Australians, being relatively wealthy as a population, are avid international tourists, but often hate the “tourist” label. That is, they may have a taste for “authentic” experience, meaning that they are apt to distinguish themselves as “travellers” as distinct from the group travel turkeys who are herded en-masse from place to place in convoys of air-conditioned buses. Perhaps we should just say that the opacity and size of the bubbles we live in is a rather personal choice. I spent almost a quarter of a century in my adult life living outside of Australia. The places I visited, and the places I worked in, had an entirely different meaning for me both as a tourist and as an expatriate, than they had for local people. I had a passport and could leave at any time. Was my experience of China, or South Korea, or the Pacific Islands … etc. authentic? The sights and sounds and people I lived amongst were certainly not those of a suburban Sydney street. While I was forever a foreigner, for me personally the life I lived was “authentic”. I was not trying to be someone I was not (though that might be fun sometimes). I joke that I am a citizen of the world, a spiritual state only marginally less authentic to an inveterate outsider as the tax-paying citizenship required to obtain a library borrowing card from Brisbane city library.


5. Illusions about relationships between the individual and the state, privacy, obligation & compulsion


6. Illusions about the independence of mass media, critical journalism, influence on public thinking


7. Illusions about the Australian economy, consumption and standard of living, industries & services


8. Illusions about work and careers, underemployment, welfare, retirement


9. Illusions about real estate, investment, personal savings & debt, personal financial planning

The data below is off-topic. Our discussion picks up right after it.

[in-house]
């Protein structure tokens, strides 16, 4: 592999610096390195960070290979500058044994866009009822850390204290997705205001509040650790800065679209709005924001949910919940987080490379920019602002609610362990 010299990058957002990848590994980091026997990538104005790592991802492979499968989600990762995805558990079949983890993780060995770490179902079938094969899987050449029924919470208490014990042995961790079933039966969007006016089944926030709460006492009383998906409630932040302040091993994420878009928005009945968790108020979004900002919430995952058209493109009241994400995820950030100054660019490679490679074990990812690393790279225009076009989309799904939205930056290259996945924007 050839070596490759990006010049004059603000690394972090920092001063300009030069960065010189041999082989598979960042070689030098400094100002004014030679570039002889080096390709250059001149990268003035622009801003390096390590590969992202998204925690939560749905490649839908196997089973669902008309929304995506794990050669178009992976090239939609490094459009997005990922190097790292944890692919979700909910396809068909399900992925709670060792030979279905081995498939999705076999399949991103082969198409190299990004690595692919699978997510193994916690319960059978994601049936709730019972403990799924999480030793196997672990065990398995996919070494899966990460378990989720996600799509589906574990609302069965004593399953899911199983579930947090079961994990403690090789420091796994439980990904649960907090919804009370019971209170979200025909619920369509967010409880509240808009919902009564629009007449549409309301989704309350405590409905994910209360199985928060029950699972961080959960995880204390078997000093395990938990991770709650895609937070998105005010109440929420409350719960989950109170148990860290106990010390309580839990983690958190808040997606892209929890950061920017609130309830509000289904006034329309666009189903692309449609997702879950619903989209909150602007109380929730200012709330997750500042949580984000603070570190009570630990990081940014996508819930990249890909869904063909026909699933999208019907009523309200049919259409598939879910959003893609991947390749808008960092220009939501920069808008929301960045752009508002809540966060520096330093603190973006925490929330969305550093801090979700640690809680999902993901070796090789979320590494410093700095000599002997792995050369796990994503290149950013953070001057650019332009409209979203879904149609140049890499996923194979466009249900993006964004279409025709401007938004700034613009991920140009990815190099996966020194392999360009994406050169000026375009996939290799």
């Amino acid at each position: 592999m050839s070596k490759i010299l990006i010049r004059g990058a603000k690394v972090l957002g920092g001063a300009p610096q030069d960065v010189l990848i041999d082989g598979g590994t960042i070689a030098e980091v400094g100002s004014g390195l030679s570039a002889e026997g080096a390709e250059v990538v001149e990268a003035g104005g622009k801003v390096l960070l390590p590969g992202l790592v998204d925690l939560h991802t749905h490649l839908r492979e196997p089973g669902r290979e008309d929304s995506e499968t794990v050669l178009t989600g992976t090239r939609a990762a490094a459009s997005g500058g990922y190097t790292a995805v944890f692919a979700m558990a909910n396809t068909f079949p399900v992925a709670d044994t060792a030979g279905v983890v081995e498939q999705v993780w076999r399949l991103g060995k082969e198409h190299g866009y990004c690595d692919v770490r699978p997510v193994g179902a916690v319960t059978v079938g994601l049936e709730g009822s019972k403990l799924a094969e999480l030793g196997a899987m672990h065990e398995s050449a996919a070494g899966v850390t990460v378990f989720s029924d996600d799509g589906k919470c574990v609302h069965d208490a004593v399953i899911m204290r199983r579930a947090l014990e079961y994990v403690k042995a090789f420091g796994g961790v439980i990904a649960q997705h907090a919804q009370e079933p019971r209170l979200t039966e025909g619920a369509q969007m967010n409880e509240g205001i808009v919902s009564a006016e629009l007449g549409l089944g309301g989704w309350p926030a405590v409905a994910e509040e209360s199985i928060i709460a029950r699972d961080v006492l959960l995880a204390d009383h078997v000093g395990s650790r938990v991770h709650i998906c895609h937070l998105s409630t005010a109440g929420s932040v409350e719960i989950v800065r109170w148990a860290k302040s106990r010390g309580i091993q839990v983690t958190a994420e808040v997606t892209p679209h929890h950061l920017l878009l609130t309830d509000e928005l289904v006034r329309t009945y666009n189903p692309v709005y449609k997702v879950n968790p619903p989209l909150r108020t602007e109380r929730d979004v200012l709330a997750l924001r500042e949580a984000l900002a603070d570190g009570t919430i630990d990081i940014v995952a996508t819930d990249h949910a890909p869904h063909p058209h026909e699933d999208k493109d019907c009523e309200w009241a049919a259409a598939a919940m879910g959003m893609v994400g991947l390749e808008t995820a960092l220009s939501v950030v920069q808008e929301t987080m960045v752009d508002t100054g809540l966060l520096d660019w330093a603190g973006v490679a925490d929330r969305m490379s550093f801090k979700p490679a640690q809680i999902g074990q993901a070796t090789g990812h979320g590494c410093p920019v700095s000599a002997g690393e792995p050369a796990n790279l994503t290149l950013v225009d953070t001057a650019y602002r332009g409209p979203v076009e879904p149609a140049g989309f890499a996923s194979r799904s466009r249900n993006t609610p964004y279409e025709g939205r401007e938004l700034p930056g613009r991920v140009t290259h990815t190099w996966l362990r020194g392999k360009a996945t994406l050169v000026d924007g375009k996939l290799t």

10. Illusions about education, teaching and learning, the nature of knowledge, functional literacy in reading, math & statistics (especially risk evaluation), IT & search skills, critical thinking, initiative & self-help


11. Illusions about science & technology, magic, uncertainty & risk


12. Illusions about health, psychology, body management, diet, fitness and ageing


13. Illusions about personal relationships, gender, friendship & acquaintance


14. Illusions about relaxation, entertainment, participation & spectator roles


15. Illusions about Australia’s self-reliance, creativity & innovation


16. Illusions about the rest of the world, travel & tourism, international relations, foreign aid, trade, national security, conflict, friends and frenemies


17. Illusions about the future, stability Vs change, the built environment & nature



References (note that the writers in these links are expressing their own views. We don't necessarily share them)


Anonymous (n.d.) "Australian Myths; Fact or Fable?". Convictcreations.com website, online @ http://www.convictcreations.com/research/myths.html

Australian Department of Foreign Affairs & Trade (February 2012) “People, Culture & Lifestyle”. [recommended for some basic statistics and a quick introduction to the official (2012) narrative of what Australian culture is about]. DFAT website online @ http://www.dfat.gov.au/facts/people_culture.html

Dennis, C.J. (1915) "The Songs of a Sentimental Bloke". Reprint of the original Angus & Robertson Ltd edition online @ http://www.middlemiss.org/lit/authors/denniscj/sbloke/sbloke.html

Davidson, Sinclair (2012) "The 'mining boom' myth". IPA REVIEW ARTICLE online @ https://www.ipa.org.au/publications/1649/the-%27mining-boom%27-myth/pg/2

Field, Topher (April 8, 2014) "The Dangerous Illusion". The American Thinker website, online @ http://www.americanthinker.com/2014/04/the_dangerous_illusion.html

Findlay, Rosie (27 October 2013) "More to fashion than meets the eye". The Conversation website, online @ http://theconversation.com/search?date=all&date_from=&date_to=&page=4&q=illusion&sort=relevancy&type=all

Four Wheel Drive Australia (2013) "Myths and Facts". Four Wheel Drive Australia Council website, online @ http://www.anfwdc.asn.au/myths_facts.php